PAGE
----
It still shows the users and external systems, but in this level, it shows the interactions with each container. In the diagram below, the user interacts with the Single-Page Application, and not with the Internet Banking System boundary.

Image from https://c4model.com/

Elements in this diagram:

  • The system boundary;
  • Users/people and their interactions with the containers;
  • External systems and their interactions with the containers.

Components Link to this section

The components diagram shows one container broken down into components and their interactions with each other and other containers or external systems. Components are important units of code; they may be interface elements in frontend apps, controllers in APIs or pages in web apps.

This level is recommended only when judged useful because the more we zoom in, the harder it is to maintain it updated.

Image from https://c4model.com/

Elements in this diagram:

  • The container boundary;
  • Other containers and their interactions with the components of the container in scope;
  • External systems and their interactions with the components.

Code Link to this section

In the code diagram, we can give details of the components with UML class diagrams or other similar diagrams.

This level is not recommended because it is very difficult to keep updated unless automatically generated from the source code. Even then, it should be used only when strictly necessary.

Image from https://c4model.com/

Elements in this diagram:

  • The component boundary;
  • Classes and interfaces within the component.

Supplementary diagrams Link to this section

C4 has more diagrams that can be used when necessary:

System Landscape diagram Link to this section

One level above the system context diagram. Useful if showing more than one system is needed.

Image from https://c4model.com/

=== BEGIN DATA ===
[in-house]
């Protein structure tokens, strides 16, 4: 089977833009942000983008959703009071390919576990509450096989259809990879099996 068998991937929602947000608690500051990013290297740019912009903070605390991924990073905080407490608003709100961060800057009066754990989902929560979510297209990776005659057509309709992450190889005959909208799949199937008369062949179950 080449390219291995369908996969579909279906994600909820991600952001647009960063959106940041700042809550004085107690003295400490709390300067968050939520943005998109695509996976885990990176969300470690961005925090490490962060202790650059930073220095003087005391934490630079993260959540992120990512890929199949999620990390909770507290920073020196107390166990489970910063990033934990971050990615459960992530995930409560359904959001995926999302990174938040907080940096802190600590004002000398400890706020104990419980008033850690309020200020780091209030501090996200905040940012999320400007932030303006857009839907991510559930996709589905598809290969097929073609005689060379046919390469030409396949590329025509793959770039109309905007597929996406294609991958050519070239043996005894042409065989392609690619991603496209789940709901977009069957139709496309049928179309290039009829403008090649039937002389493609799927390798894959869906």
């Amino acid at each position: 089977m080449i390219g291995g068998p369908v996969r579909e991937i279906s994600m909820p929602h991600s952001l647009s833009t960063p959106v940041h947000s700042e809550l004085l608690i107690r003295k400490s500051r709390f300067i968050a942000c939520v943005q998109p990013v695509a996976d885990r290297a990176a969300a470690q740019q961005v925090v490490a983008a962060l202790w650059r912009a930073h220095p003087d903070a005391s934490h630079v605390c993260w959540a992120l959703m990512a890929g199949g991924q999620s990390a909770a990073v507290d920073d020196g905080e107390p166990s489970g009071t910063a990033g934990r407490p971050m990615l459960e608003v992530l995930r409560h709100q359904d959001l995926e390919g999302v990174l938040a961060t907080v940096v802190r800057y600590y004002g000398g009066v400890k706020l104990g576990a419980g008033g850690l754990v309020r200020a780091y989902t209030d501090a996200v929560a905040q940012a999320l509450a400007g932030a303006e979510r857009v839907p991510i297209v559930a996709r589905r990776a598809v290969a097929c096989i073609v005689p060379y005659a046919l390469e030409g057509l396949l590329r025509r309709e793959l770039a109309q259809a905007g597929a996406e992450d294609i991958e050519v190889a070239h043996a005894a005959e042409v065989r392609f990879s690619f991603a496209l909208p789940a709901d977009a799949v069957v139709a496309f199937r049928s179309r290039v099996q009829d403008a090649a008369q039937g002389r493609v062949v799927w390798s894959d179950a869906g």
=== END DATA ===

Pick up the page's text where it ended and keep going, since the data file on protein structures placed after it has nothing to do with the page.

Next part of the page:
Dynamic diagram Link to this section

Similar to the UML Sequence diagram. Shows the order of the interactions between the elements.

Personally, I find the UML sequence Diagram easier to understand even for non-technical people, because they have an order from top to bottom and from left to right, so I normally use it instead of the C4 dynamic diagram.

Image from https://c4model.com/

Deployment diagram Link to this section

Describes the infrastructure and how the containers of the system are deployed in it.

Image from https://c4model.com/

Here are more details about these diagrams.

Some important notes Link to this section

  • Diagrams should have title and their type on the header;
  • Acronyms should be avoided to make the diagrams inclusive for everybody;
  • Elements should have their type and the description of their responsibilities;
  • Interactions between elements should have one and only one direction (no lines with zero or two directions) and be descriptive. Example: “sends emails using” instead of “uses”;
  • Interactions don’t need a response line. Two lines may be used only if the interaction may start from both elements;
  • The direction of the interaction doesn’t matter as long as the description matches it;
  • Types of boxes and color should be complementary and not required for understanding the diagram.

Diagram review checklist Link to this section

There is a checklist tool we can use to review our diagrams here.

C4 Diagram checklist

Diagram as code Link to this section

It is highly recommended to create C4 diagrams as code. It makes them easier to change and maintain updated. I’ve talked about diagrams as code in this post.